Figure 2: Heating water system expansion tank detail with safeties. Detail is general to provide guideline as supporting document to the hot water heating system article. Courtesy: WSP USA Buildings

Pumping options

There are two common pumping options for designing a hot water central plant. First, a system designed with primary pumps serving the building, commonly referred as variable primary. Common advantages are lower operating cost and centralized maintenance.

The second is a primary/secondary system, often used when the central plant is located farther away from the building it serves or serving multiple buildings with different requirements. The design engineer must consider and evaluate the return on investment to provide the most cost-effective design for the owner. Typically, owners prefer to see less than five- or seven-year return on investment for decision-making purposes.

Hot water system accessories

Closed loop systems, in this case heating water systems, are provided with accessories that assist the system performance such as expansion tanks, air separators, pressure gauges and temperature sensors. When heated, fluid increases its volume depending on the system temperature and pressure and these accessories provide safeties.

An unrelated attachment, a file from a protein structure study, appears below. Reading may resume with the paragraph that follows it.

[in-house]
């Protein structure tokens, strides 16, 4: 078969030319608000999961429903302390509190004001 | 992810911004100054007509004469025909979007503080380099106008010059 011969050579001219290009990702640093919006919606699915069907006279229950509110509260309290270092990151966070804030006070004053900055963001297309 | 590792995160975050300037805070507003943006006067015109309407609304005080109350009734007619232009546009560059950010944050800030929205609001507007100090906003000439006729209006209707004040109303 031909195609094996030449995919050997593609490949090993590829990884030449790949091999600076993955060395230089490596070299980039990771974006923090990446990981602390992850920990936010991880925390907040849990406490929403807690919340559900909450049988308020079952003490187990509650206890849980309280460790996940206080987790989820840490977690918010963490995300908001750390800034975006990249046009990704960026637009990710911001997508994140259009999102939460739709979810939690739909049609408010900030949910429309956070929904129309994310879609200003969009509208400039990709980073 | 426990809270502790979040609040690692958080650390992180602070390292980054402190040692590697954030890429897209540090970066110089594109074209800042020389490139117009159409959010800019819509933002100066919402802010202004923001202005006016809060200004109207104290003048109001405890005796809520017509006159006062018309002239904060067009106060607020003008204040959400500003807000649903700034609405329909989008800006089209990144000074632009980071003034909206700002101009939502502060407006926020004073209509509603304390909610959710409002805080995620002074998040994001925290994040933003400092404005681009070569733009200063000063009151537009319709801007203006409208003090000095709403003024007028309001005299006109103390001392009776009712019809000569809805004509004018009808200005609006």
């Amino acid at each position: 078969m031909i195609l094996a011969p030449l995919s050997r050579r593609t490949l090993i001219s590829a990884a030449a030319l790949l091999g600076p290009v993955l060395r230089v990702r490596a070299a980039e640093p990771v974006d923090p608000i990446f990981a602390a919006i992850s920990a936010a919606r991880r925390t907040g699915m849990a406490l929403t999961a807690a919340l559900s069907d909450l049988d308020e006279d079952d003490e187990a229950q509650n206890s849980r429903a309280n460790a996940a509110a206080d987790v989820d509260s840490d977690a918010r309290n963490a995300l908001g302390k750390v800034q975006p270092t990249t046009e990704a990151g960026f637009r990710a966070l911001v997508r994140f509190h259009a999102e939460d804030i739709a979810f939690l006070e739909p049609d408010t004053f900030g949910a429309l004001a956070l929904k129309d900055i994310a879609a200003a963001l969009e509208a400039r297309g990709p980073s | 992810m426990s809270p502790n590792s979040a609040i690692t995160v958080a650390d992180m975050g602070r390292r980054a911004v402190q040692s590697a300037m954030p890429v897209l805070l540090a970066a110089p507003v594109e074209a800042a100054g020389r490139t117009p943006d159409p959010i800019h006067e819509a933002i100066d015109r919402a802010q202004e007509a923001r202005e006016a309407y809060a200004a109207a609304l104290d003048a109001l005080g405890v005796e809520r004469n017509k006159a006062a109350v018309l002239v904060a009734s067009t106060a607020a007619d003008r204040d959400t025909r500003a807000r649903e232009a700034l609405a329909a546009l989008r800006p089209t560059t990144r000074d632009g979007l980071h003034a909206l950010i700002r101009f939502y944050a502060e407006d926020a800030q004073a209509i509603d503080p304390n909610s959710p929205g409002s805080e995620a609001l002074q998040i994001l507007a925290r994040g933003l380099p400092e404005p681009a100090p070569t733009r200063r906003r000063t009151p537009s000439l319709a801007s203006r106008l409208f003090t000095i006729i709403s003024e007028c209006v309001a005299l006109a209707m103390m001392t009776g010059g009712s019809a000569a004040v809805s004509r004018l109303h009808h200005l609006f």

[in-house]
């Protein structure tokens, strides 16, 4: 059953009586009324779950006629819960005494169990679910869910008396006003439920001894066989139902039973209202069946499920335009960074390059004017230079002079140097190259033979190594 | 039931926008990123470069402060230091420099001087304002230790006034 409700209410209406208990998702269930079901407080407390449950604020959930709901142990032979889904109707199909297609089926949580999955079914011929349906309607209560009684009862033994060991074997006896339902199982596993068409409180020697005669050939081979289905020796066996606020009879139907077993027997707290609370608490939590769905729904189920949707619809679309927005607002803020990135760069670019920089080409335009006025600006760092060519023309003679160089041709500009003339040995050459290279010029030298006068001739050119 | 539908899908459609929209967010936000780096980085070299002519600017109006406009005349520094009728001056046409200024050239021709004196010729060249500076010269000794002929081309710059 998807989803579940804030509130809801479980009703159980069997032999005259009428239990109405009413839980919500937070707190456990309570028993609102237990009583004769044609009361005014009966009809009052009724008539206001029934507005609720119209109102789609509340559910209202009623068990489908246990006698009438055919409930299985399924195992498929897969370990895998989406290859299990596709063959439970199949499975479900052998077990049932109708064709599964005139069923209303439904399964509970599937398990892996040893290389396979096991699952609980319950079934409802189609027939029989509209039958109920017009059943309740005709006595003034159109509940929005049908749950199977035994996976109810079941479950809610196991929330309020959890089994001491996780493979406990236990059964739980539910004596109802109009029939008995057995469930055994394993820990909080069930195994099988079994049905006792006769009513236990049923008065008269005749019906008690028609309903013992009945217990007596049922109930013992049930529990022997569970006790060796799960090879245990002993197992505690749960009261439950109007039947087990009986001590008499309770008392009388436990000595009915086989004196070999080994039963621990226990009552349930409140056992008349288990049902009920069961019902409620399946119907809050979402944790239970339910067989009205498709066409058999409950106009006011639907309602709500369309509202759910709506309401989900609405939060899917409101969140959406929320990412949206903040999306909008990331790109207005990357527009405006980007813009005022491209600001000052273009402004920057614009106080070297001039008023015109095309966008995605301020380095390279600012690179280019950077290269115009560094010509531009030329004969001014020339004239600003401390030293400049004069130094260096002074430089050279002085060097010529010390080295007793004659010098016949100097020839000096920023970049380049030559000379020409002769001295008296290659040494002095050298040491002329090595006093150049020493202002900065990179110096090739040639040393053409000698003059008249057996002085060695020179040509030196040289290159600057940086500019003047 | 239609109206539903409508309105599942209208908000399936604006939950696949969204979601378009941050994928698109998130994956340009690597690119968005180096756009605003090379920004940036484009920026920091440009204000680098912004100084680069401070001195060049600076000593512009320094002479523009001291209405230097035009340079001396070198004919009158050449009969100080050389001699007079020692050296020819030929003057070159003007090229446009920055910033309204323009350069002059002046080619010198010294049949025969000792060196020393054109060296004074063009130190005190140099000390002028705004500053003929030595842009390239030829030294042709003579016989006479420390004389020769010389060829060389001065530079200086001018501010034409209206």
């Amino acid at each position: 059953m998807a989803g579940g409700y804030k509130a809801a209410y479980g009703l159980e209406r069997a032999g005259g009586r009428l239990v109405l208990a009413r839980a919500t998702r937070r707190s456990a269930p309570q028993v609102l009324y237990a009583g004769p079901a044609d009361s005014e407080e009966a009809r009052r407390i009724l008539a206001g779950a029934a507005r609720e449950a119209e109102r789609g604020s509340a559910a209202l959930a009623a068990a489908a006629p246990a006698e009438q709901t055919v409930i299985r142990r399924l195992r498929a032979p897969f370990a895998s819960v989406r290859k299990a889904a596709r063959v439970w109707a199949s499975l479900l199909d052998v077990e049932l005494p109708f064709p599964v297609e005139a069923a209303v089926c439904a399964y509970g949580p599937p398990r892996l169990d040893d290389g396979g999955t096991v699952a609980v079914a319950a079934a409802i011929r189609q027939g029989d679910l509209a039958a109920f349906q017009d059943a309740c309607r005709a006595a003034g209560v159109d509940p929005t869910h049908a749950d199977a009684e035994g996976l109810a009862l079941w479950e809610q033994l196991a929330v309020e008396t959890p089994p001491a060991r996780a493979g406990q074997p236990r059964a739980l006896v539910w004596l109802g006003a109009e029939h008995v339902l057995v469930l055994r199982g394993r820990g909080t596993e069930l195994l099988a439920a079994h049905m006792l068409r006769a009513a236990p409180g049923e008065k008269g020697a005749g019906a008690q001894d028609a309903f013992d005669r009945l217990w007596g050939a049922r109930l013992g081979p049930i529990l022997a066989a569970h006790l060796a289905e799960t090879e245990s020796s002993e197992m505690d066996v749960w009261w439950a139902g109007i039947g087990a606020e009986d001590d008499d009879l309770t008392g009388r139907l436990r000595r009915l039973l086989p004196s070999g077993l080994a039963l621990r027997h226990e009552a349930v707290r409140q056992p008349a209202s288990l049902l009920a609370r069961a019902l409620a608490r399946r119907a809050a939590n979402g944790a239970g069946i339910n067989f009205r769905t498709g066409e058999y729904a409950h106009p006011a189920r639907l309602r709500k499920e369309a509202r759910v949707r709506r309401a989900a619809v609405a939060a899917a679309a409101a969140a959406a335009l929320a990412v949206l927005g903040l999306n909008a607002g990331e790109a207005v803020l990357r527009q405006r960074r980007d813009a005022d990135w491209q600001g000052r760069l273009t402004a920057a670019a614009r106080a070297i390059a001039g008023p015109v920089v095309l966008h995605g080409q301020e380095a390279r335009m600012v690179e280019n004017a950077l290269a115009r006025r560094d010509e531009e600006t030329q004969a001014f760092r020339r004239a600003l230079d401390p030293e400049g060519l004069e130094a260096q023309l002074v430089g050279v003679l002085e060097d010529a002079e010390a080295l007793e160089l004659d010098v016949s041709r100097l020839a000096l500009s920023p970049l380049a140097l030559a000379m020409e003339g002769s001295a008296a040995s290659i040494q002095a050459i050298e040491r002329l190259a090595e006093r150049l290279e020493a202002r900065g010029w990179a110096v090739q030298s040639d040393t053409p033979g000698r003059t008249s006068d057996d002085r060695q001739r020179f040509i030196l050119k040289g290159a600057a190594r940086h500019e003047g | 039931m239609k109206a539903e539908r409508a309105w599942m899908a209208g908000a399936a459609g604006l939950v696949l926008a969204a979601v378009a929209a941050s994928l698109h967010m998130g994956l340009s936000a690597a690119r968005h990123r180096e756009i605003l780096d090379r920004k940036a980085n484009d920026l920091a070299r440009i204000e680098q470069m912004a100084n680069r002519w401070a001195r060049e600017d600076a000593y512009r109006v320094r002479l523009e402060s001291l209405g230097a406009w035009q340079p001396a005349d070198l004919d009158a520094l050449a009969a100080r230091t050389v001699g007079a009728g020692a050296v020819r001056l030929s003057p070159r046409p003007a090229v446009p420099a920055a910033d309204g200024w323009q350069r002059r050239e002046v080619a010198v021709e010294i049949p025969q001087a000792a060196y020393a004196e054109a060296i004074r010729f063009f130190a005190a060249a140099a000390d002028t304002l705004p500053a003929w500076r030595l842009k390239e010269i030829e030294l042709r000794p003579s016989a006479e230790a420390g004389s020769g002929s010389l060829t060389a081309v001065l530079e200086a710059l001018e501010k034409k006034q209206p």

There are several expansion tank types, the most common are bladder and diaphragm. Both tanks are closed type. Bladder type expansion tanks have a bladder inside to hold the water, this bladder expands as the system temperature increases, both air and water are self-contained inside the tank.

Diaphragm type tanks have a diaphragm inside located about midrange. The lower portion holds the water and the upper portion the compressed air. The diaphragm oscillates like a sine wave when the water expands. The expansion tank selection will depend on the specific design. These tanks are recommended to be installed on the return as to avoid pumping through these (see Figure 2).